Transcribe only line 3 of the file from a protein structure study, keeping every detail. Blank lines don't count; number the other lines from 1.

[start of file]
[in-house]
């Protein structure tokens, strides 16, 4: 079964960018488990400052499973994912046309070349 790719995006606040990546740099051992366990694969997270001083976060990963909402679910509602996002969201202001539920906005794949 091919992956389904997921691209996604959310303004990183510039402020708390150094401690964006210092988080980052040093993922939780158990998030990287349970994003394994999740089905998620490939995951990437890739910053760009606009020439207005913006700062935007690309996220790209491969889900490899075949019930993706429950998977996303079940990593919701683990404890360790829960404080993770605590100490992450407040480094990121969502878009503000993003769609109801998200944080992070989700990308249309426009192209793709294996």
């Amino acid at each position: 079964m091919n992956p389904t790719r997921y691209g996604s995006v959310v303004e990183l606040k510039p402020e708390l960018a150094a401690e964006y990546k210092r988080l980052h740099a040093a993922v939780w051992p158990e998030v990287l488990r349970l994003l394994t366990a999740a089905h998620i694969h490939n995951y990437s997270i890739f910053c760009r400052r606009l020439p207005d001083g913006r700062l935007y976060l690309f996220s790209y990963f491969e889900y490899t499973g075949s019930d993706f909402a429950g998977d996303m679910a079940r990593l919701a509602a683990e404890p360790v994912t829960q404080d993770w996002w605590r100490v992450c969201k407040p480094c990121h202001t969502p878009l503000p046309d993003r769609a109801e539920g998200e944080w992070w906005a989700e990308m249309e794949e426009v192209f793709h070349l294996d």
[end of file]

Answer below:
């Amino acid at each position: 079964m091919n992956p389904t790719r997921y691209g996604s995006v959310v303004e990183l606040k510039p402020e708390l960018a150094a401690e964006y990546k210092r988080l980052h740099a040093a993922v939780w051992p158990e998030v990287l488990r349970l994003l394994t366990a999740a089905h998620i694969h490939n995951y990437s997270i890739f910053c760009r400052r606009l020439p207005d001083g913006r700062l935007y976060l690309f996220s790209y990963f491969e889900y490899t499973g075949s019930d993706f909402a429950g998977d996303m679910a079940r990593l919701a509602a683990e404890p360790v994912t829960q404080d993770w996002w605590r100490v992450c969201k407040p480094c990121h202001t969502p878009l503000p046309d993003r769609a109801e539920g998200e944080w992070w906005a989700e990308m249309e794949e426009v192209f793709h070349l294996d």